SPAB Fellows: We are all 'Abel'

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2021 SPAB Fellow Toby Slater explores the craft of Herefordshire carpenter and stonemason John Abel.


Let me start by saying that this blog is in no way undermining the skill of the craftspeople, it is more of an example of what can be achieved when you have a passion, a desire to be better and take care in what you do. We all have the ability to achieve incredible works of craft.


My reply to any previous complements to my carpentry work has been “it’s only marking and cutting wood”. Although this may seem flippant and modest, when you break a craft down to its simplest form it becomes a series of processes. If learnt, practised and evaluated to see how it can be improved, it can lead you to something quite incredible. Carpentry for example is the ability to mark out you work and cut accurately to a line. Whilst there are numerous ways to mark and even more ways to cut wood being a saw, chisel, plane (all of which require a skill in themselves) if you break something down it and look at the processes it becomes much more manageable and achievable than looking at the end result as a whole.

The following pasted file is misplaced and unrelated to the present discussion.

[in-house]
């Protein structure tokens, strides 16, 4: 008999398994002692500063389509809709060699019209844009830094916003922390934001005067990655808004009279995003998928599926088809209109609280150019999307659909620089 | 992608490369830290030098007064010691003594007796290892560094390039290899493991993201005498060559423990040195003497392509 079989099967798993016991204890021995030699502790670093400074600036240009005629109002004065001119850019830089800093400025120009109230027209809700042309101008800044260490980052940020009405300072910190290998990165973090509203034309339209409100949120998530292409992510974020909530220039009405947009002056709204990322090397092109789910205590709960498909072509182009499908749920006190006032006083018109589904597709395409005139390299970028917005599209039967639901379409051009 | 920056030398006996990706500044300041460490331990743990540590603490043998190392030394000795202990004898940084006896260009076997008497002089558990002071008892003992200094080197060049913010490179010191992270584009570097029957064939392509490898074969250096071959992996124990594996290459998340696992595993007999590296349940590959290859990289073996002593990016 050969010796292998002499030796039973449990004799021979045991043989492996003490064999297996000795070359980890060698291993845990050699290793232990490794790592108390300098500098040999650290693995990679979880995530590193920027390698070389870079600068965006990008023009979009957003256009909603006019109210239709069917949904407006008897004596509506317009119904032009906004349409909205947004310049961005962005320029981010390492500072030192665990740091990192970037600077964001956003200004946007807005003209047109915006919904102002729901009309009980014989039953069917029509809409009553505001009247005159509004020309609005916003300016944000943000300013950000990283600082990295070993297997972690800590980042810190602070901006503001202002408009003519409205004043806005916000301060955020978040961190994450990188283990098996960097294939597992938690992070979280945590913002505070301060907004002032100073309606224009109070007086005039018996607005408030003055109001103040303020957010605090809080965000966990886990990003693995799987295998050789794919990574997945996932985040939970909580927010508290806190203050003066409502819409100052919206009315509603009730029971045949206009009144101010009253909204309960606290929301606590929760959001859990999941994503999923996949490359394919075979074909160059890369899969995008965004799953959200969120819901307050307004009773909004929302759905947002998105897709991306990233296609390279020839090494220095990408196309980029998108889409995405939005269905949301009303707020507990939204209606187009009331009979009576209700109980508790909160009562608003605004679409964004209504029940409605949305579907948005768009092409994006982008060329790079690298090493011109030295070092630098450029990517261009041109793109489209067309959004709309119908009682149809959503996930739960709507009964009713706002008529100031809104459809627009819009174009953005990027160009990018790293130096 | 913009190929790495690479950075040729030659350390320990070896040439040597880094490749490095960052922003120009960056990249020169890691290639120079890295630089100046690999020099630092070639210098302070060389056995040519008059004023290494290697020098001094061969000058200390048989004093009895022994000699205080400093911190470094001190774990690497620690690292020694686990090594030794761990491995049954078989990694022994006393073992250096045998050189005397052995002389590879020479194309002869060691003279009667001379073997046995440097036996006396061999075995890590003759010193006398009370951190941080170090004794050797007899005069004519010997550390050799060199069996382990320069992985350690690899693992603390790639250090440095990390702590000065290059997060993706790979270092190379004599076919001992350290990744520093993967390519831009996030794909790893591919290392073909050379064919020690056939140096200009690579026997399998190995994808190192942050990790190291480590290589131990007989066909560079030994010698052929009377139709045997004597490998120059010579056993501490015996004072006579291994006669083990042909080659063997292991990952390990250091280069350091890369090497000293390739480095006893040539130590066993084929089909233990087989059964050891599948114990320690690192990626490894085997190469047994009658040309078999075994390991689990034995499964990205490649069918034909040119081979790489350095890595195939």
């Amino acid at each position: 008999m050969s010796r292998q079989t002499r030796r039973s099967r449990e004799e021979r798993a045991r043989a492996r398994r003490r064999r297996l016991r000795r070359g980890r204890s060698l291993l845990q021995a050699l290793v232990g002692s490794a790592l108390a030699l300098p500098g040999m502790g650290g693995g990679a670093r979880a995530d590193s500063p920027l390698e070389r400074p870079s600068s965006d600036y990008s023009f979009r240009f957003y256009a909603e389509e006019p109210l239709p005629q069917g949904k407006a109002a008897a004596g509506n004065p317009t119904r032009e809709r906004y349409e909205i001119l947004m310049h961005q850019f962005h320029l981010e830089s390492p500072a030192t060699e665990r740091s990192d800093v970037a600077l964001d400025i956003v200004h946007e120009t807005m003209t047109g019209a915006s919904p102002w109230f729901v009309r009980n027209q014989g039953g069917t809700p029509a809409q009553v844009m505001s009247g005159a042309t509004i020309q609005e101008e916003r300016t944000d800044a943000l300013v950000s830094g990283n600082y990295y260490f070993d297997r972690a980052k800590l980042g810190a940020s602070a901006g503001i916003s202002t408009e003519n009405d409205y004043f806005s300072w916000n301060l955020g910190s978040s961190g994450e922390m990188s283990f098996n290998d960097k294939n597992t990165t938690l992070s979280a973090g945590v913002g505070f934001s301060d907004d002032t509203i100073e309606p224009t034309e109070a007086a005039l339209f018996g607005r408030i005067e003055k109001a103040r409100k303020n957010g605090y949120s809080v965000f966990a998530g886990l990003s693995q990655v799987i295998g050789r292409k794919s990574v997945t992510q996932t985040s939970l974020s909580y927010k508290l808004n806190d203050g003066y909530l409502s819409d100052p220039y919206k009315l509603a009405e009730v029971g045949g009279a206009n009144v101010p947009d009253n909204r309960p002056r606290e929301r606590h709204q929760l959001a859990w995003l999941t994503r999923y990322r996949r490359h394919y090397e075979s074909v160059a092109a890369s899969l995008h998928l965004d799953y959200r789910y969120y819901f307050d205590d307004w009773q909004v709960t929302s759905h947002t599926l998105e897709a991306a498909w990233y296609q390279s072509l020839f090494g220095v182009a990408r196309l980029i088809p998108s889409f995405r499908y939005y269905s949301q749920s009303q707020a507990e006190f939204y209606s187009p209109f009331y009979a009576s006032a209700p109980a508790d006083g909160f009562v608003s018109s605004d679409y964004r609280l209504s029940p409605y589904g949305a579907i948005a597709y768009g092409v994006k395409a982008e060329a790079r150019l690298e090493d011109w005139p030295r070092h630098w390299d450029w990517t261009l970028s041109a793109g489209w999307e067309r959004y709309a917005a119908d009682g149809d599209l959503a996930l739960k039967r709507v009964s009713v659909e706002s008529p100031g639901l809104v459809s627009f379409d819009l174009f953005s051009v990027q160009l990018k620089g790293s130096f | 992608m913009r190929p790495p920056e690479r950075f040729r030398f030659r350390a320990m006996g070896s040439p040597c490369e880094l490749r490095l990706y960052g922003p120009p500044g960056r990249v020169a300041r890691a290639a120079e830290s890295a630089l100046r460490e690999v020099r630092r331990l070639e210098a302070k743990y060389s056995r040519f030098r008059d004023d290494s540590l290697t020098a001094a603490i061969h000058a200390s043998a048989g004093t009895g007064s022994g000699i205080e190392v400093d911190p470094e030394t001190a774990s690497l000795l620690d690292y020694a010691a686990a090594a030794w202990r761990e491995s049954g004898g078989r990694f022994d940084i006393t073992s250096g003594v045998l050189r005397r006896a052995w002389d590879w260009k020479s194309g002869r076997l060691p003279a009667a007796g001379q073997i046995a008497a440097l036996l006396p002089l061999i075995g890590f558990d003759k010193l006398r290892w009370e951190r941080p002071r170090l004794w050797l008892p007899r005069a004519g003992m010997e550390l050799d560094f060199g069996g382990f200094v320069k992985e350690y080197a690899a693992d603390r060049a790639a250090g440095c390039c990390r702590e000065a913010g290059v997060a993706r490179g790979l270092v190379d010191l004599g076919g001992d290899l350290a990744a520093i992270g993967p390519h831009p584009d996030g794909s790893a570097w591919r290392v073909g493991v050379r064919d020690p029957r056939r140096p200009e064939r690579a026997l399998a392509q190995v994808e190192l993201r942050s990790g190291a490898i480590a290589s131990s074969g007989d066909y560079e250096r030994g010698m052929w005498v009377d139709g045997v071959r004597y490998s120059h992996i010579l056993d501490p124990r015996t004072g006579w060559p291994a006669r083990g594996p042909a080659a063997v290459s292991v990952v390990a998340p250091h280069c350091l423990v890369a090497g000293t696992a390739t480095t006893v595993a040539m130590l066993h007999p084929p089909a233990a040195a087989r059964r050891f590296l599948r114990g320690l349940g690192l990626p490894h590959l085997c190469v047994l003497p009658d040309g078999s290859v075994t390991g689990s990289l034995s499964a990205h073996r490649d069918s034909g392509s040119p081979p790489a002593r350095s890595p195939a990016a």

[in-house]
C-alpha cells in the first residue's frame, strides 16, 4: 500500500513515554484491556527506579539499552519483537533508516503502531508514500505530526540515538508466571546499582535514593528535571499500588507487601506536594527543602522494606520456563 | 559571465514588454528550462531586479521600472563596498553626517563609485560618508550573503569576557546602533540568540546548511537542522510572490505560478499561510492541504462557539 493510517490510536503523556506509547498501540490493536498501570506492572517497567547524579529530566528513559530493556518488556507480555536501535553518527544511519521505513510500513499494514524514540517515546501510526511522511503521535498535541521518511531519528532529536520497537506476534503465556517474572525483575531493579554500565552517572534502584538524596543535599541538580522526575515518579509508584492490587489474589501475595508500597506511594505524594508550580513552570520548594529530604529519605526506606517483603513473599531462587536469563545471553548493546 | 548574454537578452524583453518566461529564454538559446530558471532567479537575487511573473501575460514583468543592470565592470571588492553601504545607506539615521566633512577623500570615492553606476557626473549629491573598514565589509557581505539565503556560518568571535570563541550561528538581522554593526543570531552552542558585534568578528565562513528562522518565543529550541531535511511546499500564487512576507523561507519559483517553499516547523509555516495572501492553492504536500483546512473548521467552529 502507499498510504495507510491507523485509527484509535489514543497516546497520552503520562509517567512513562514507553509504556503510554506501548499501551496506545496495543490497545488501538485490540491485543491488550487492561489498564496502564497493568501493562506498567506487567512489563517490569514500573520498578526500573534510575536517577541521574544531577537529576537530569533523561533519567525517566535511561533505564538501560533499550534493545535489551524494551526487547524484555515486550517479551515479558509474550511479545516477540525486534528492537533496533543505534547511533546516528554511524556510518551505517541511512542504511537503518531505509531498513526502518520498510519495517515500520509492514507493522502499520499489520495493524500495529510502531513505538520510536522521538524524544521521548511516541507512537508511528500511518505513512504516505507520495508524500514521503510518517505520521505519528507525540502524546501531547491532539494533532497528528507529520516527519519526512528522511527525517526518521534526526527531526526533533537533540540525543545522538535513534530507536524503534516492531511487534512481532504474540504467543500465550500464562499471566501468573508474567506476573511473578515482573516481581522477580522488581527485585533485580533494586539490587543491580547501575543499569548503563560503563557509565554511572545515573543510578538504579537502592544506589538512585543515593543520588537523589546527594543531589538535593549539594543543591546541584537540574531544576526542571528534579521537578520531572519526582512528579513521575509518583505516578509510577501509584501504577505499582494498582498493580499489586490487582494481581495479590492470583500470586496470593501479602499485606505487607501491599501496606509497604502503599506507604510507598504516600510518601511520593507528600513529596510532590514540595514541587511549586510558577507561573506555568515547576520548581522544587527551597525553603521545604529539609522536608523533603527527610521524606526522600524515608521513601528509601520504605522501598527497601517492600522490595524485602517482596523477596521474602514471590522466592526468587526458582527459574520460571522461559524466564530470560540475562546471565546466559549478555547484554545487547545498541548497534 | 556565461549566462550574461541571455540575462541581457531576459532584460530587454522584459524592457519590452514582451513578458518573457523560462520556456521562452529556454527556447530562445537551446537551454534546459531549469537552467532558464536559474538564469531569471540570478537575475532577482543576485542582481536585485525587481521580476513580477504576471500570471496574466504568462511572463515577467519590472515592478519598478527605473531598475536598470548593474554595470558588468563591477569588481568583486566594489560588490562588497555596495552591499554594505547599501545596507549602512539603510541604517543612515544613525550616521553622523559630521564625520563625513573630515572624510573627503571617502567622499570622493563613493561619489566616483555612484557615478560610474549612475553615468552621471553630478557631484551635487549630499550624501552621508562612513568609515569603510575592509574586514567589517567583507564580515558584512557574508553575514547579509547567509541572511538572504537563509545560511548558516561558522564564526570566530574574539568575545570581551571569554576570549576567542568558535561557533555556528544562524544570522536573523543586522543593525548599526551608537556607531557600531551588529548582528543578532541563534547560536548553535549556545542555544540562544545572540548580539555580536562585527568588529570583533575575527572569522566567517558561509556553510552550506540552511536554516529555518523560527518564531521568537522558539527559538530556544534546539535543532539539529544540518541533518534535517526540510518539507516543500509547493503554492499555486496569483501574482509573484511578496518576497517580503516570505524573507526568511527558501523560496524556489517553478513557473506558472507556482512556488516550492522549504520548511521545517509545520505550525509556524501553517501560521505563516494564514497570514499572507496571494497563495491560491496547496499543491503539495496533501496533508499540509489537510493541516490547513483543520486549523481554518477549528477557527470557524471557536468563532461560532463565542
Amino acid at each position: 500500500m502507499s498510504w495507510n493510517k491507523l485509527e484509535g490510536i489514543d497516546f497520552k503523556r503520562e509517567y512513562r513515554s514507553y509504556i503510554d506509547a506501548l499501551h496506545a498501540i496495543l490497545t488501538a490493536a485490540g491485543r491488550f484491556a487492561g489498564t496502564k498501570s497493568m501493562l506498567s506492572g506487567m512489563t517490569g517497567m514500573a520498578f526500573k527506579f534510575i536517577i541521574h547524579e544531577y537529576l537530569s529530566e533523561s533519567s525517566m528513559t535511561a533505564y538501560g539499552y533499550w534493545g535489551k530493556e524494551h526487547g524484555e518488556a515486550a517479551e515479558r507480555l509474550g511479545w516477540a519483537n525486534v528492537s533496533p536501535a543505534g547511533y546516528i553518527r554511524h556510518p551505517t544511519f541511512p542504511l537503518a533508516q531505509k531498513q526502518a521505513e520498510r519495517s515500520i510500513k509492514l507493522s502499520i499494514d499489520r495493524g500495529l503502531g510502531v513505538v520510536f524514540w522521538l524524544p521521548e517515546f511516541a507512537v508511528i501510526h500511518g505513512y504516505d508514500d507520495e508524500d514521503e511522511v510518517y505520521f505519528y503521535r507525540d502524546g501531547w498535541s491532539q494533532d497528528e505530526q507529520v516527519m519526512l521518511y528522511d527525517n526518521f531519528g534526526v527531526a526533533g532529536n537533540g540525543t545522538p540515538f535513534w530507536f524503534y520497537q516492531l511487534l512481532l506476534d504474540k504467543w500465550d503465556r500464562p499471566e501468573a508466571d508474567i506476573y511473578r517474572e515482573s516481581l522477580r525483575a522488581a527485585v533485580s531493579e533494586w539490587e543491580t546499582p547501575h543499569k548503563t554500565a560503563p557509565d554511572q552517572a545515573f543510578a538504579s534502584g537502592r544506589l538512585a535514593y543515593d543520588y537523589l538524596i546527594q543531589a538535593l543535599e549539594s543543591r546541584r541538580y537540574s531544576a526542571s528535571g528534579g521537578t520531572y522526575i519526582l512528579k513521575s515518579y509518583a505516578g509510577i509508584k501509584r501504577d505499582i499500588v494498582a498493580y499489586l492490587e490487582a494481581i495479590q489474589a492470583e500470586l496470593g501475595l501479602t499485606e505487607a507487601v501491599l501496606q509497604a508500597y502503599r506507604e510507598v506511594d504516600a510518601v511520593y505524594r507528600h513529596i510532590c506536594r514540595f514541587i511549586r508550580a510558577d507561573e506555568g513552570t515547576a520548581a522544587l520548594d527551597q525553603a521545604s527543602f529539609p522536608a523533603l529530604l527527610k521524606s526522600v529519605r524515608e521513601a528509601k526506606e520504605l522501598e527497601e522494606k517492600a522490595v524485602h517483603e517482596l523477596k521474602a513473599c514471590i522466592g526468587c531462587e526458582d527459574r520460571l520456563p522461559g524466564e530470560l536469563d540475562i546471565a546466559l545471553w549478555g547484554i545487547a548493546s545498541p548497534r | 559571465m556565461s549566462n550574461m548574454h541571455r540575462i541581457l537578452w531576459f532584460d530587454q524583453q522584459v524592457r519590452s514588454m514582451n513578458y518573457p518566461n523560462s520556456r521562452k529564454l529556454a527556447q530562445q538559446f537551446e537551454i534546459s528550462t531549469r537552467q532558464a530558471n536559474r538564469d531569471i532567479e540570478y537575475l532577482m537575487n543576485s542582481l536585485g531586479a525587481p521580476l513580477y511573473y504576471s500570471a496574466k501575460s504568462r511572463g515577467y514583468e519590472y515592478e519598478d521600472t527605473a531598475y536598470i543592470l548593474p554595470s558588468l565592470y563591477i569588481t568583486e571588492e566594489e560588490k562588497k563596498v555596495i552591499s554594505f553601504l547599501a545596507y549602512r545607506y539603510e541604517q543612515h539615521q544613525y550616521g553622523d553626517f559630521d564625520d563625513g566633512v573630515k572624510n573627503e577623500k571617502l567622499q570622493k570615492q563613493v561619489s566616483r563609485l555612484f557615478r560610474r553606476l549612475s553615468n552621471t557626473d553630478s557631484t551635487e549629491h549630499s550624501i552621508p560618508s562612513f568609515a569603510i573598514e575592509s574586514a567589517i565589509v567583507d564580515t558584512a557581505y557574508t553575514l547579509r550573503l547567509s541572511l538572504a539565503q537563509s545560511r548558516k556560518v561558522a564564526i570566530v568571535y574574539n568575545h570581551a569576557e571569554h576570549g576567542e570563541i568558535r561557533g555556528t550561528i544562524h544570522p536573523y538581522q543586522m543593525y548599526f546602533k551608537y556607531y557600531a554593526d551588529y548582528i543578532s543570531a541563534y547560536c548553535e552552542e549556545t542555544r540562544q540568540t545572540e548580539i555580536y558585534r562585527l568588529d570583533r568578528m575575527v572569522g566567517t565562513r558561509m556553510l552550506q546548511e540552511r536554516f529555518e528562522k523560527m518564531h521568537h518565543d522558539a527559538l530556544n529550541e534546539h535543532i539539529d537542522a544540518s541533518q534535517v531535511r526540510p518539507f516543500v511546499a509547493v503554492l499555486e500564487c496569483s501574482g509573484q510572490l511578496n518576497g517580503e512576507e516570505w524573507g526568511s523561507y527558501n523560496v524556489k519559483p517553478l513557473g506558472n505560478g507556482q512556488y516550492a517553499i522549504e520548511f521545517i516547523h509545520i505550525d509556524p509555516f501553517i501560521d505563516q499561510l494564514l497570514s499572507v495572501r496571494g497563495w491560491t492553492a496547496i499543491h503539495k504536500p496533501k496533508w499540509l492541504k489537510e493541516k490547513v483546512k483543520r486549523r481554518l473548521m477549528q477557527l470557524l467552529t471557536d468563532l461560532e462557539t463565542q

Grange Court, Leominster (1633). Although it has been moved it is the last known surviving market house built by John Abel.

John Abel was born in Sarnesfield in Herefordshire in 1577 and as a young man started his apprenticeship as a carpenter and stone mason. He later ran his own business and built market houses at Brecon, Kington, Leominster. His other work included the roof and carved oak rood screen at Dore Abbey.


The rood screen at Dore Abbey (credit Philip Halling, creative commons) and the ceiling (credit Toby Slater).

John Abel witnessed the siege of Hereford in 1645 by the Scots for the Parliamentary cause. He  was crucial in designing a new mill for grinding corn and gunpowder (the original was destroyed in the bombardment). After the siege he was given the title of the King’s Carpenter by Charles I.

The dedication to his craft, attention to detail and always striving to improve led John Abel to achieve some incredible work. Like John we are all “Abel”.


Find out more about the Fellowship, the SPAB's annual training scheme for buildings craftspeople. Follow our 2021 SPAB Fellows on Instagram.


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